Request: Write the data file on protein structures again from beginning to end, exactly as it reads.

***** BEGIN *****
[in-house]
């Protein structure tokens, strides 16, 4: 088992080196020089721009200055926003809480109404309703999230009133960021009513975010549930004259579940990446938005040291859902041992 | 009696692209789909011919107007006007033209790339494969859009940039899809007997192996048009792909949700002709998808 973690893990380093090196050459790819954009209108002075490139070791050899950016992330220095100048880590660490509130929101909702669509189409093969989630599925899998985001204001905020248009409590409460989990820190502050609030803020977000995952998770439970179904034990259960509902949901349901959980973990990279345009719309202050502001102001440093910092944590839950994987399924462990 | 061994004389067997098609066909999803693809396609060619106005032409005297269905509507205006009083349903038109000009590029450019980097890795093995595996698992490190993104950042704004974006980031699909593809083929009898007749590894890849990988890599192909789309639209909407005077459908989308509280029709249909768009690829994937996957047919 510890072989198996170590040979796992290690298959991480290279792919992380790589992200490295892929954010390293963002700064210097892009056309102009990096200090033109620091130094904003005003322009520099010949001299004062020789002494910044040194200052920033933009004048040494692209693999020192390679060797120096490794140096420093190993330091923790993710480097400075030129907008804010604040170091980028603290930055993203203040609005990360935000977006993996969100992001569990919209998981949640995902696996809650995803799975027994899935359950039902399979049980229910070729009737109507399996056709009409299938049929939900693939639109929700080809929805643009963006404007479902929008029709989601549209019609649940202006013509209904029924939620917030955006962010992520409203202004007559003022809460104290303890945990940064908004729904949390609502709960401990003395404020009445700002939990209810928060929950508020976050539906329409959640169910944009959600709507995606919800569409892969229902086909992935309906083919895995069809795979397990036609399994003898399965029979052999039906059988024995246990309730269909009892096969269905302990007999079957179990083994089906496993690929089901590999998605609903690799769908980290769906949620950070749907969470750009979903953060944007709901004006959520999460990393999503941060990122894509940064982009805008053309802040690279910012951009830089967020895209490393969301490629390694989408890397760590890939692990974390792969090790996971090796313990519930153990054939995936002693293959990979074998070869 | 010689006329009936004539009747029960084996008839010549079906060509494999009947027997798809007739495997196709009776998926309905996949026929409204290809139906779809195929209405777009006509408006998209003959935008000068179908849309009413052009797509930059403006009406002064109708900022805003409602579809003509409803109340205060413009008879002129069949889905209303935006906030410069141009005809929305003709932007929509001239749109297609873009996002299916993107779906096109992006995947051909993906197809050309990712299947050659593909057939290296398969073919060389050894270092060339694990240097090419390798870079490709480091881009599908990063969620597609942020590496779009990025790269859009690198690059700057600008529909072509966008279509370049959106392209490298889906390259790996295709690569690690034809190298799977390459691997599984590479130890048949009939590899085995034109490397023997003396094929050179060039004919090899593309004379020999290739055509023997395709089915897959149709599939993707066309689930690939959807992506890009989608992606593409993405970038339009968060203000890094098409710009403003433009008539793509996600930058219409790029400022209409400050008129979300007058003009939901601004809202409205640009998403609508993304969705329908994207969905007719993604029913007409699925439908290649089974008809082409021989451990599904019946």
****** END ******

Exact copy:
[in-house]
């Protein structure tokens, strides 16, 4: 088992080196020089721009200055926003809480109404309703999230009133960021009513975010549930004259579940990446938005040291859902041992 | 009696692209789909011919107007006007033209790339494969859009940039899809007997192996048009792909949700002709998808 973690893990380093090196050459790819954009209108002075490139070791050899950016992330220095100048880590660490509130929101909702669509189409093969989630599925899998985001204001905020248009409590409460989990820190502050609030803020977000995952998770439970179904034990259960509902949901349901959980973990990279345009719309202050502001102001440093910092944590839950994987399924462990 | 061994004389067997098609066909999803693809396609060619106005032409005297269905509507205006009083349903038109000009590029450019980097890795093995595996698992490190993104950042704004974006980031699909593809083929009898007749590894890849990988890599192909789309639209909407005077459908989308509280029709249909768009690829994937996957047919 510890072989198996170590040979796992290690298959991480290279792919992380790589992200490295892929954010390293963002700064210097892009056309102009990096200090033109620091130094904003005003322009520099010949001299004062020789002494910044040194200052920033933009004048040494692209693999020192390679060797120096490794140096420093190993330091923790993710480097400075030129907008804010604040170091980028603290930055993203203040609005990360935000977006993996969100992001569990919209998981949640995902696996809650995803799975027994899935359950039902399979049980229910070729009737109507399996056709009409299938049929939900693939639109929700080809929805643009963006404007479902929008029709989601549209019609649940202006013509209904029924939620917030955006962010992520409203202004007559003022809460104290303890945990940064908004729904949390609502709960401990003395404020009445700002939990209810928060929950508020976050539906329409959640169910944009959600709507995606919800569409892969229902086909992935309906083919895995069809795979397990036609399994003898399965029979052999039906059988024995246990309730269909009892096969269905302990007999079957179990083994089906496993690929089901590999998605609903690799769908980290769906949620950070749907969470750009979903953060944007709901004006959520999460990393999503941060990122894509940064982009805008053309802040690279910012951009830089967020895209490393969301490629390694989408890397760590890939692990974390792969090790996971090796313990519930153990054939995936002693293959990979074998070869 | 010689006329009936004539009747029960084996008839010549079906060509494999009947027997798809007739495997196709009776998926309905996949026929409204290809139906779809195929209405777009006509408006998209003959935008000068179908849309009413052009797509930059403006009406002064109708900022805003409602579809003509409803109340205060413009008879002129069949889905209303935006906030410069141009005809929305003709932007929509001239749109297609873009996002299916993107779906096109992006995947051909993906197809050309990712299947050659593909057939290296398969073919060389050894270092060339694990240097090419390798870079490709480091881009599908990063969620597609942020590496779009990025790269859009690198690059700057600008529909072509966008279509370049959106392209490298889906390259790996295709690569690690034809190298799977390459691997599984590479130890048949009939590899085995034109490397023997003396094929050179060039004919090899593309004379020999290739055509023997395709089915897959149709599939993707066309689930690939959807992506890009989608992606593409993405970038339009968060203000890094098409710009403003433009008539793509996600930058219409790029400022209409400050008129979300007058003009939901601004809202409205640009998403609508993304969705329908994207969905007719993604029913007409699925439908290649089974008809082409021989451990599904019946």